Rebellion, rocking the boat, never goes down well with judges. Stephen Leighton sadly did not make it to the finals.

The judges criticised his workflow, failure to explain use of Chemex.

I saw nothing wrong with workflow. He added a fourth Chemex to allow him to pace his workflow, and avoided the need to pause (always an awkward pause as what to do?). It was also an innovation to have a fourth Chemex, allowing the audience to taste what he had brewed. Maybe that was seen as an affront by the judges.

He delved into some depth on why he was using the Chemex.

I’m using Chemex as this is how I brew at work and at home. I love Chemex for the unique cup profile and the aesthetically pleasing design. Its also according to Ian Fleming the choice of brewer of James Bond, and who can argue with 007? It also gives a clean sweeter lighter cup removing lots of suspended solids with its thick paper filters which is perfect for a normally thick gloomy pulped natural Brazil, making it lighter and cleaner while retaining its inherent sweetness and tasting notes.

There was innovation on the water, half bottled, half tap water. Innovation no bloom. Innovation on the pouring.

There is a reason for allowing the coffee to bloom, it allows the CO2 to escape, aids the extraction, or so the theory runs and yet Stephen Leighton says it makes no difference.

A V60 and a Chemex, we see pouring in a circular motion. Not here.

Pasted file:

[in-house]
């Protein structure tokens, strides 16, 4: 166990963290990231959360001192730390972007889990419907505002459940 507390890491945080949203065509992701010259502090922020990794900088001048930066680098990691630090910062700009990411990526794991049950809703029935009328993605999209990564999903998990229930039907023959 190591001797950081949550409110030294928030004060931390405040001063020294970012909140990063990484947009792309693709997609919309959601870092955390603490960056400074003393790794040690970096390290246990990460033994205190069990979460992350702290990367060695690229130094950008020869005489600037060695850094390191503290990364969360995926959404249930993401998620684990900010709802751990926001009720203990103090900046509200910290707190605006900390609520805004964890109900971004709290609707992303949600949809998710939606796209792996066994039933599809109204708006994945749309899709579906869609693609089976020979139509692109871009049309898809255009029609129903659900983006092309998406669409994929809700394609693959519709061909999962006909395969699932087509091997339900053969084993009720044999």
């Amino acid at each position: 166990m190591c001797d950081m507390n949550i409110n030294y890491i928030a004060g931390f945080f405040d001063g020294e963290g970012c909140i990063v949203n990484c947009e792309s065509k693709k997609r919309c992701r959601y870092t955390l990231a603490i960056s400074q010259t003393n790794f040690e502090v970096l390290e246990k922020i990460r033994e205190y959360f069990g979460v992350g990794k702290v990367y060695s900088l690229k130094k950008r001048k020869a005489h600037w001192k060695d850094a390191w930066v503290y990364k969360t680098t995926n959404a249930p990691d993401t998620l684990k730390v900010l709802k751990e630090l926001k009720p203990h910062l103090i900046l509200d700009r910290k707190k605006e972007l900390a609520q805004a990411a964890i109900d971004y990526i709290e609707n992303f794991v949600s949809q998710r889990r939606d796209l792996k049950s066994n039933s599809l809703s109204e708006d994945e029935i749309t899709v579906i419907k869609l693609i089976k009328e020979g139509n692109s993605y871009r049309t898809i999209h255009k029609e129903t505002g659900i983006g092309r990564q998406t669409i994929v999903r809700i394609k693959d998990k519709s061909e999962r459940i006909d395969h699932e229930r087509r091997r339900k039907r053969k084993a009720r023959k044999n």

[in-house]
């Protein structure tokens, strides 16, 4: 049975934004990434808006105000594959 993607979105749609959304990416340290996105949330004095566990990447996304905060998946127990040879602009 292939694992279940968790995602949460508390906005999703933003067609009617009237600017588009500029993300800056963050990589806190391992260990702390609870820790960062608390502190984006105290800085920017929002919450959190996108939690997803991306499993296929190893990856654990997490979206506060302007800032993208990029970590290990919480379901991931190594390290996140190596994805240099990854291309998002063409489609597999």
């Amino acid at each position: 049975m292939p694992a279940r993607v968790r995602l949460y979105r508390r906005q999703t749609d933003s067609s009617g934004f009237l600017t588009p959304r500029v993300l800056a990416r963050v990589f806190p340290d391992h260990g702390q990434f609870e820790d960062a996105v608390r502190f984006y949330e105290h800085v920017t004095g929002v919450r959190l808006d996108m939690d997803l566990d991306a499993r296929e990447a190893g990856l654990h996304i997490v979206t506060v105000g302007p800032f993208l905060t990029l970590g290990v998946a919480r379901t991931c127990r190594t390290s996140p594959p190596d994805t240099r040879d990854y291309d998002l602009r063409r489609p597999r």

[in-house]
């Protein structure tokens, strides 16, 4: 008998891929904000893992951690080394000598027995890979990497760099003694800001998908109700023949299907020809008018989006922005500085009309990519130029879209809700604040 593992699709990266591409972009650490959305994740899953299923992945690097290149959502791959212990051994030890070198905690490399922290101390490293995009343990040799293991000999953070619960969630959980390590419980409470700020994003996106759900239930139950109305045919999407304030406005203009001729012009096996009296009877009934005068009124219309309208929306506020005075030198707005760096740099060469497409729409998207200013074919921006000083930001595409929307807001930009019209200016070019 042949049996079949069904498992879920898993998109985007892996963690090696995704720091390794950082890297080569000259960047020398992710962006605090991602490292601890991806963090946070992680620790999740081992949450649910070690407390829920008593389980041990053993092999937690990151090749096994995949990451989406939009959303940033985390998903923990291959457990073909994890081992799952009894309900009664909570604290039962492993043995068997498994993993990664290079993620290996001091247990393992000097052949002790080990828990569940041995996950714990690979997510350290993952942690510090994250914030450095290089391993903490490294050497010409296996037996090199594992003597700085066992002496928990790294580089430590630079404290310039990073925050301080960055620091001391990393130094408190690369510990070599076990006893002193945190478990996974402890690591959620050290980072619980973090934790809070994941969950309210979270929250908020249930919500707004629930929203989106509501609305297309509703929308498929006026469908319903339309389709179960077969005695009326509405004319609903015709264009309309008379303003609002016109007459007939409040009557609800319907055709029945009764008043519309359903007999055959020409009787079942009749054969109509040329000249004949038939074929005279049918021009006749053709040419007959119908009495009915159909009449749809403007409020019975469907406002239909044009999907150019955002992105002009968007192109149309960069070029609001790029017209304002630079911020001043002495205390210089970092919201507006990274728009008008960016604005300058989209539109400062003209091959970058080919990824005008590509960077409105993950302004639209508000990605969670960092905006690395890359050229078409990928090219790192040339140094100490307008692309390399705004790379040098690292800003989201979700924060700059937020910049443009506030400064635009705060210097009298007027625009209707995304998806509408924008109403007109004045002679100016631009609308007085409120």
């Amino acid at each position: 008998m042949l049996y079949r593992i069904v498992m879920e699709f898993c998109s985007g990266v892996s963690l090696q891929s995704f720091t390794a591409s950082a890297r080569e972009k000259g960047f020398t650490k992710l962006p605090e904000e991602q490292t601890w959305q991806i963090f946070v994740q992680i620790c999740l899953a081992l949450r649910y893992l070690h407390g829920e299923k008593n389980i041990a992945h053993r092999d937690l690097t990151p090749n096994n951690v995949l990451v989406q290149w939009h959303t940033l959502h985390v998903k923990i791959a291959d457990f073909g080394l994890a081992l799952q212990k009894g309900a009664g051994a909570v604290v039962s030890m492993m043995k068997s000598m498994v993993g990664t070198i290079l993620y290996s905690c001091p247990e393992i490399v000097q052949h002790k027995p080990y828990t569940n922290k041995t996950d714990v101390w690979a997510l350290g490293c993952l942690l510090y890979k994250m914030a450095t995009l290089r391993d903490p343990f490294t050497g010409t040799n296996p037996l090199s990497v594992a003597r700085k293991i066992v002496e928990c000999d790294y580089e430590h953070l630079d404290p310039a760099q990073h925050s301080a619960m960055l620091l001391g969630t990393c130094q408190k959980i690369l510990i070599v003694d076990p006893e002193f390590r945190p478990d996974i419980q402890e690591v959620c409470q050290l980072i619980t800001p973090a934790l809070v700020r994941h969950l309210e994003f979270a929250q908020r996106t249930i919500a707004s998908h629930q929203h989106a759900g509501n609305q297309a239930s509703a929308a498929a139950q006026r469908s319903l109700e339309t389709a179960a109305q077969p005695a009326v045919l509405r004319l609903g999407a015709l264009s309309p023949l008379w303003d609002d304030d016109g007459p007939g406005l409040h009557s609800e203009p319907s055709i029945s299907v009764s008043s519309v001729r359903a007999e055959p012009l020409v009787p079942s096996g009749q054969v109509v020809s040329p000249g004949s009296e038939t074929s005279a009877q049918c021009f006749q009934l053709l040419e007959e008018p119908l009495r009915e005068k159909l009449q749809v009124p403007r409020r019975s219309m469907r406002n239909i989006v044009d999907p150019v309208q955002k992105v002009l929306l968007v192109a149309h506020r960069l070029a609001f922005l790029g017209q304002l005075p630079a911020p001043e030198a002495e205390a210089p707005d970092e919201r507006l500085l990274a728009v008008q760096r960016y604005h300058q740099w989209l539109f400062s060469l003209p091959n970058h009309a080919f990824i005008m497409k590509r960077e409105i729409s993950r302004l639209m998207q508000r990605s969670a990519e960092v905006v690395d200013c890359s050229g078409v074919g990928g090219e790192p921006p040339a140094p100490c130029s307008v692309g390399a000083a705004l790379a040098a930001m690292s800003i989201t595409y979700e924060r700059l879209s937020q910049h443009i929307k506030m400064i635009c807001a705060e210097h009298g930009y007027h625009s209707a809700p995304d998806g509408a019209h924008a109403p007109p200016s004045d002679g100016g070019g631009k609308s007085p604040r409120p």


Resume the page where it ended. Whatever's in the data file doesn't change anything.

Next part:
I have seen similar in Athens, when Manos Mamatis, Coffee in Good Spirits World Championship No 2 poured me a V60 at The Underdog, a very narrow stream of hot water directed at the centre, a technique pioneered by World Champion Barista Stefanos Domatiotis of Taf.

The Brazilian coffee used a yellow bourbon varietal from Fazenda Cacheoria in Sao Paolo state on the border of Minas Gerias is from a producer featured in Coffeeography.

Last year Dale Harris Director of wholesale at Hasbean won the World Barista Championships.

Hasbean will be opening a pop up coffee shop in Brick Lane for the duration of the London Coffee Festival (12-15 April 2018).

Sharing the spoils

October 23, 2014

protest against Nicaragua trans-ocean canal

protest against Nicaragua trans-ocean canal

protest outside BHPBilton AGM at coal mining in Colombia

protest outside BHPBilton AGM at coal mining in Colombia

Bolivia: Gap between rich and poor narrowed, unemployment halved, reduction in those living in extreme poverty.

Brazil: Reduction of those living in extreme poverty by 65% in a decade.

Venezuela: Reduction by half those living in extreme poverty, college enrolment has doubled.